Q&A with PCT Hiker Sarah LaRue
In 1996, Sarah LaRue (aka TurtleGirl) almost gave up on hiking after a miserable attempt at climbing Mount St. Helens in Washington. It was early in the season and she was out of shape, unprepared and had never hiked or camped in the snow before. It took her a while to get back out on the trail again after that, but she eventually did and since 2008 has become a frequent hiker. Sarah spends most of her trail time hiking solo, or with an occasional companion, around the Columbia River Gorge, Central Oregon and Eastern Washington. “I like to stop a whole lot and take photos of everything,” she says. This year, Sarah took her first solo section hike on the Pacific Crest Trail from Elk Lake to McKenzie Pass.
What inspired you to try a section hike on the PCT?
LaRue: I got hooked on watching documentaries about Lewis and Clark, and about exploration and wild places. I was fascinated when I learned that there was a trail that went from Mexico to Canada. When I quit my job of 7 years, I thought maybe I should try that: hike for awhile, test myself. I didn’t. I got a new job and went back to school. But trying to hike the PCT always stuck in the back of my mind. This year, I finally managed to do a section. It was the best three days ever.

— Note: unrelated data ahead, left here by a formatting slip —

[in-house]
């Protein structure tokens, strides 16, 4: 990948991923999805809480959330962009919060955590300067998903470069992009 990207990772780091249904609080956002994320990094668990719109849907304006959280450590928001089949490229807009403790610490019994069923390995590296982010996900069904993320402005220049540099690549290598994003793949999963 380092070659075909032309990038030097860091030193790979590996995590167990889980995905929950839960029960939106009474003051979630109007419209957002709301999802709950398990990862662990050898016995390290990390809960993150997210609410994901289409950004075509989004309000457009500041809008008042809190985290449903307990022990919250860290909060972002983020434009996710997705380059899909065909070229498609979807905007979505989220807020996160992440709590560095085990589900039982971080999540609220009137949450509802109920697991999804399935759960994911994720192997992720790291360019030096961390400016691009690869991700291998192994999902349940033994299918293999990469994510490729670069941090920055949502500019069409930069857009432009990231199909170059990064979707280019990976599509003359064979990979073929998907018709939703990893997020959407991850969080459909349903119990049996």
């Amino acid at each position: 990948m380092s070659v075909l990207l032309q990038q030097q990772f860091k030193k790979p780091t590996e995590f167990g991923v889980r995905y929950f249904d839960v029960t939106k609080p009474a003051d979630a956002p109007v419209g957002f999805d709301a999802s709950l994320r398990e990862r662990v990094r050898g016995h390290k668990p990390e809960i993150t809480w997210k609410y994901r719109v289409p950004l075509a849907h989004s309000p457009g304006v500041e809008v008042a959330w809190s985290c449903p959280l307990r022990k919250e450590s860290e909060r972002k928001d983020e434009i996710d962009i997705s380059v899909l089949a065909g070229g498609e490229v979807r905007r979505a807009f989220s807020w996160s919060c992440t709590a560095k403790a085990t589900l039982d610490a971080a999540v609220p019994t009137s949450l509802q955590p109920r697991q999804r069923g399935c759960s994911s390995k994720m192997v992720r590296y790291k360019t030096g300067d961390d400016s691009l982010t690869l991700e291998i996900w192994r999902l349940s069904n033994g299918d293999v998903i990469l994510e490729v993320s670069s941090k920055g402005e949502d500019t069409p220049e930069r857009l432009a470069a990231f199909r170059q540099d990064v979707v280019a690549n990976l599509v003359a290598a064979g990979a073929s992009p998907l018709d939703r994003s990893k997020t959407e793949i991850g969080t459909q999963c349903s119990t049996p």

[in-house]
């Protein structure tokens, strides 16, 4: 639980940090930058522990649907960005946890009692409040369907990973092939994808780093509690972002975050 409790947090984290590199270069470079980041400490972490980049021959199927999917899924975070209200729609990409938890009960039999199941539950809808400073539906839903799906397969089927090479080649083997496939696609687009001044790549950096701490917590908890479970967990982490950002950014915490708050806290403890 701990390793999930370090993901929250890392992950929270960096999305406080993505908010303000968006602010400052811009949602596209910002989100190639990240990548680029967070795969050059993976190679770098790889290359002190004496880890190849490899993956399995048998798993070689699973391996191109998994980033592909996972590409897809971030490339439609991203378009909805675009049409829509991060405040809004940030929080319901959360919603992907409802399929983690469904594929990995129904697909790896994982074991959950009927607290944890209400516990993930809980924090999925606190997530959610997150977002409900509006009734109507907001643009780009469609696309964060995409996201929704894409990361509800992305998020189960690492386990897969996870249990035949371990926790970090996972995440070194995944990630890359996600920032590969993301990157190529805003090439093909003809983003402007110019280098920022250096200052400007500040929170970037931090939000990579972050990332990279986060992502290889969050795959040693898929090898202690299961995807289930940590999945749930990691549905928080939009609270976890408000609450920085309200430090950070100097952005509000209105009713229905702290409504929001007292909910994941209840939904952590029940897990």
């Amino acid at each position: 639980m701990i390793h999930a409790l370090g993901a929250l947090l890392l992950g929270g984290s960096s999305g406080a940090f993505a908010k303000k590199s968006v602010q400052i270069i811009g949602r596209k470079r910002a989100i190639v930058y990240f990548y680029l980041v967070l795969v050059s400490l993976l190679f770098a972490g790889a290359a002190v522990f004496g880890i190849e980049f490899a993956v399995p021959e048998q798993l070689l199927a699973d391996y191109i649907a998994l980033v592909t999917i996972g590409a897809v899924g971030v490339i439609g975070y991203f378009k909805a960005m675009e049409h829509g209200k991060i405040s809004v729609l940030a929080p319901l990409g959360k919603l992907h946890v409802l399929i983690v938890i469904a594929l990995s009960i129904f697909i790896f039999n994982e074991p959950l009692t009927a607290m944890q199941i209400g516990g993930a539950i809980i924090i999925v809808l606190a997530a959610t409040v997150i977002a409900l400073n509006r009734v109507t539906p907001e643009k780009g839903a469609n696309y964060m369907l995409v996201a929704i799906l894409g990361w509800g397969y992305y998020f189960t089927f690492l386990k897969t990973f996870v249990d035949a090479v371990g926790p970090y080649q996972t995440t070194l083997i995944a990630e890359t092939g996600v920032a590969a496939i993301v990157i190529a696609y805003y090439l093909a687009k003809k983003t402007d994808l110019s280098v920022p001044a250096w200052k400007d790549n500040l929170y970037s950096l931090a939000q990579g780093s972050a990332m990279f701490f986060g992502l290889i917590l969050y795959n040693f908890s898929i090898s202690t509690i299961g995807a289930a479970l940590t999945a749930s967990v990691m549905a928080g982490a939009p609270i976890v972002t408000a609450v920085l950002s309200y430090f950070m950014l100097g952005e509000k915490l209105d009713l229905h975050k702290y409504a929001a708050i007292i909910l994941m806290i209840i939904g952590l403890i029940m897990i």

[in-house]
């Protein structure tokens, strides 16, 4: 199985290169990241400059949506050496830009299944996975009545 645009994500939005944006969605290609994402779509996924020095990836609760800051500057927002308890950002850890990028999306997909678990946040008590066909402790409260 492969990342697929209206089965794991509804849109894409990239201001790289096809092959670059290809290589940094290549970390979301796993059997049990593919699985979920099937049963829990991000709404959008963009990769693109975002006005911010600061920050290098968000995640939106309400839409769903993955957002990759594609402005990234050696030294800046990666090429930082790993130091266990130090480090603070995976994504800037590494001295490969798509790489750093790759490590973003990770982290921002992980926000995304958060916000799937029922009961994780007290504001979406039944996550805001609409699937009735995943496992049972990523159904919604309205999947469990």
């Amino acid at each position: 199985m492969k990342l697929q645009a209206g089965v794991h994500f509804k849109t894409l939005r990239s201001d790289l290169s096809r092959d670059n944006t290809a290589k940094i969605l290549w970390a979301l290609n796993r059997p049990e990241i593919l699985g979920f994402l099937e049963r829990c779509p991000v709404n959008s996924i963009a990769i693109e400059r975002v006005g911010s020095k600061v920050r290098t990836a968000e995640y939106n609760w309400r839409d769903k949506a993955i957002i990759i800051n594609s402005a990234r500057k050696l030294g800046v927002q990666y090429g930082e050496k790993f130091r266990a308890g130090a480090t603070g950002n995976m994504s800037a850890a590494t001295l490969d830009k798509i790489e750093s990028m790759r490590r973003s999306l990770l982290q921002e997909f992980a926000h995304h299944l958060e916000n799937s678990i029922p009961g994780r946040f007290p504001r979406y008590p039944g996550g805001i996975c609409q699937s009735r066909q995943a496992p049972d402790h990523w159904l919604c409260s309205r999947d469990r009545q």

What did you enjoy most about spending those days in the wilderness?
LaRue: The quiet. The unhurriedness of the wild. The forest air that fills my lungs. How quickly I can let go of luxuries and just be.
As a new PCT hiker, what did you learn from your experience?
What is your ideal hiking day like?
LaRue: Listen to the veterans advice, but follow your own path and make your own mistakes. Learn to trust your instincts. And always stop and look around. Don’t be so focused on making miles that you miss what you went out into the wild to see to begin with.
Now that the Pacific Crest Trail hiking bug has bitten, Sarah has plans to keep up her hiking through the fall and winter in Oregon’s coastal mountains. Then next year, she’s back on the PCT again, with plans to continue her journey from McKenzie Pass to Olallie Lake. You can follow Sarah’s hiking adventures on her blog, Words of Randomocity, and check out her trail photos on Instagram.
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